Employer must still pay for gradual-onset back pain, court rules

Oct 7 2011
An Arkansas state appellate court affirmed a Workers' Compensation Commission award in favor of a tire shop employee disabled from gradual-onset back pain, regardless of whether she was able to pinpoint when and how her injury occurred, according to the judges' opinion.

The tire shop tried to overturn the ruling by arguing that the employee couldn't prove she was injured on the job and was not credible. The court responded by saying that even though the injury has to arise while on the job, a gradual-onset injury is exempt from identifying a specific incident. Furthermore, proof of what caused an injury does not always need medical evidence and often depends on a witness' credibility, the judges wrote.

The spinal cord that connects the brain to the rest of the body is protected by the vertebrae, the facet joints connecting the bones and the intervertebral discs that act as shock absorbers. Back pain may be the result of injury, disease or mechanical wear and tear on any of these structures, as well as the surrounding muscles and ligaments, according to the National Institute of Arthritis and Musculoskeletal and Skin Diseases (NIAMS), a division of the National Institutes of Health.

Other risk factors for back pain include smoking, obesity and occupational hazards, NIAMS said. The latter two can place additional physical demands on the back that may lead to injury.

Court documents further stated that the former employee did not experience back pain before working for the tire shop. Her job required her to push and pull heavy objects, which she said caused intermittent back pain starting in 2003. In 2008, she began seeking medical attention for back pain, which she initially did not report as work-related because she thought it was caused by her menstrual cycle. However, further tests indicated she may have had degenerative disc disease, for which she began receiving physical therapy and medications.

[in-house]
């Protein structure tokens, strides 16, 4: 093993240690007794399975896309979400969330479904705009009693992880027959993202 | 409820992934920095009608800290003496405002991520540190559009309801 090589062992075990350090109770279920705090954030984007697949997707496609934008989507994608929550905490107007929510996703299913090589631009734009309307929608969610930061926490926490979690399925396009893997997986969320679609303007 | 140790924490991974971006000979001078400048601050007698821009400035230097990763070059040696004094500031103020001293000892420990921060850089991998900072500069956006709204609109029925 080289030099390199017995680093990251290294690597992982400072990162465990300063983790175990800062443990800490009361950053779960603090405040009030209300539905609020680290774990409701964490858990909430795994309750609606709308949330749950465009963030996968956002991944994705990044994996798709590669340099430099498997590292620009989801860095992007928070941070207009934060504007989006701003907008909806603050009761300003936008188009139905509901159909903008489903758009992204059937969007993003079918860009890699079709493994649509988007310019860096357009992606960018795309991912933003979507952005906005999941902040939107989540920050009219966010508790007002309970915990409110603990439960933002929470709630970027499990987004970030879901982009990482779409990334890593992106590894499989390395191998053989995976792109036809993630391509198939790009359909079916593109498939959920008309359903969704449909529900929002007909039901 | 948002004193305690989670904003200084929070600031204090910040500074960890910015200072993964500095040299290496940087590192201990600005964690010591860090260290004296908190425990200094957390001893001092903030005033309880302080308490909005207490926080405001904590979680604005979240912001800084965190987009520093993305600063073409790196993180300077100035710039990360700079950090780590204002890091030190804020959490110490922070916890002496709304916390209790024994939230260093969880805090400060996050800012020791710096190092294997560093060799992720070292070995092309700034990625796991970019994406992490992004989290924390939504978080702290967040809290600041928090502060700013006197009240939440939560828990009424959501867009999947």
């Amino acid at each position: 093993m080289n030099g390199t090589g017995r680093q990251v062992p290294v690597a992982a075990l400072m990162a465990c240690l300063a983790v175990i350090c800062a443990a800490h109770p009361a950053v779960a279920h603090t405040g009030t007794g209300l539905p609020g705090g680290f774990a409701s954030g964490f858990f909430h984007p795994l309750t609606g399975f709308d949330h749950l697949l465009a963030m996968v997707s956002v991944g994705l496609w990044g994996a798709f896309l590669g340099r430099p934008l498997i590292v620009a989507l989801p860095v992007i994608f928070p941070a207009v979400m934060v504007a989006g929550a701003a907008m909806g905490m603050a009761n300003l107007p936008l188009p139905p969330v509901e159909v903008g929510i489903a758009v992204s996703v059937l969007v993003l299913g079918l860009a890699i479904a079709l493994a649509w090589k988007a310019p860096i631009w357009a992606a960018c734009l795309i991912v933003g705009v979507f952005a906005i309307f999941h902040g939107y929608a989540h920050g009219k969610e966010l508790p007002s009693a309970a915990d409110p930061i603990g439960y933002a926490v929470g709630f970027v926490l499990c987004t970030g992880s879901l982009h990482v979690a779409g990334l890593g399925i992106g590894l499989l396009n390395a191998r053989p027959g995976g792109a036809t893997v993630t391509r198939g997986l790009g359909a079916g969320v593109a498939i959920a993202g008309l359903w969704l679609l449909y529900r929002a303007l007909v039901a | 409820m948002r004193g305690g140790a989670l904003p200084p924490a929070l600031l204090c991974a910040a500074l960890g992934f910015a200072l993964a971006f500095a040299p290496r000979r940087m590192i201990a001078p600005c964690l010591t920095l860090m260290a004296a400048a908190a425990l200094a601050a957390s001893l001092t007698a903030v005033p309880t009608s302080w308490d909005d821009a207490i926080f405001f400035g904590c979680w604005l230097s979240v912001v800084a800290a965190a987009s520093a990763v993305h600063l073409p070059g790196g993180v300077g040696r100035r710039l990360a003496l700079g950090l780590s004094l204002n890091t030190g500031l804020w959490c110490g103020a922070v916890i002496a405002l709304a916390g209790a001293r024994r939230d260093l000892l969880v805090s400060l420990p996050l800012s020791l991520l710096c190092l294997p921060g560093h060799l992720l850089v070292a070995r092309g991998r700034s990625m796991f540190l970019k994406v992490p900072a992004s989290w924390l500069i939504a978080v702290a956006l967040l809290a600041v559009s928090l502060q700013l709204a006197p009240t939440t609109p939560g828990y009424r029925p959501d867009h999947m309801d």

When she returned to work, her pain came back and radiated to her leg. She was diagnosed with a ruptured disc, prompting medication injections. During the next year, she went through several cycles of pain and treatment, including additional medications and surgery to remove herniated discs. Meanwhile, doctors told her she had sleep apnea because she was obese, leading her to have lap-band surgery.

Even though she was able to return to work for light duty at one point in time, the tire shop fired her for missing so much work.

After Workers' Comp decided the former employee's injuries resulted from her job, they awarded her with reimbursement for medical treatment and disability. The tire shop appealed by noting her obesity and questioning her credibility. Specifically, they argued she was not forthright about when she was injured, her ability to work and altercations she had in previous personal relationships. However, the appellate court ruled that decisions about her credibility and the nature of her gradual-onset back pain were at the discretion of Workers' Comp, and the court affirmed their rulings.

There are several things people can do to avoid back pain, according to NIAMS. These include maintaining a healthy weight, exercises to strengthen the back and abdominal muscles and proper lifting techniques that bear an object's weight on the hips and legs instead of the spine.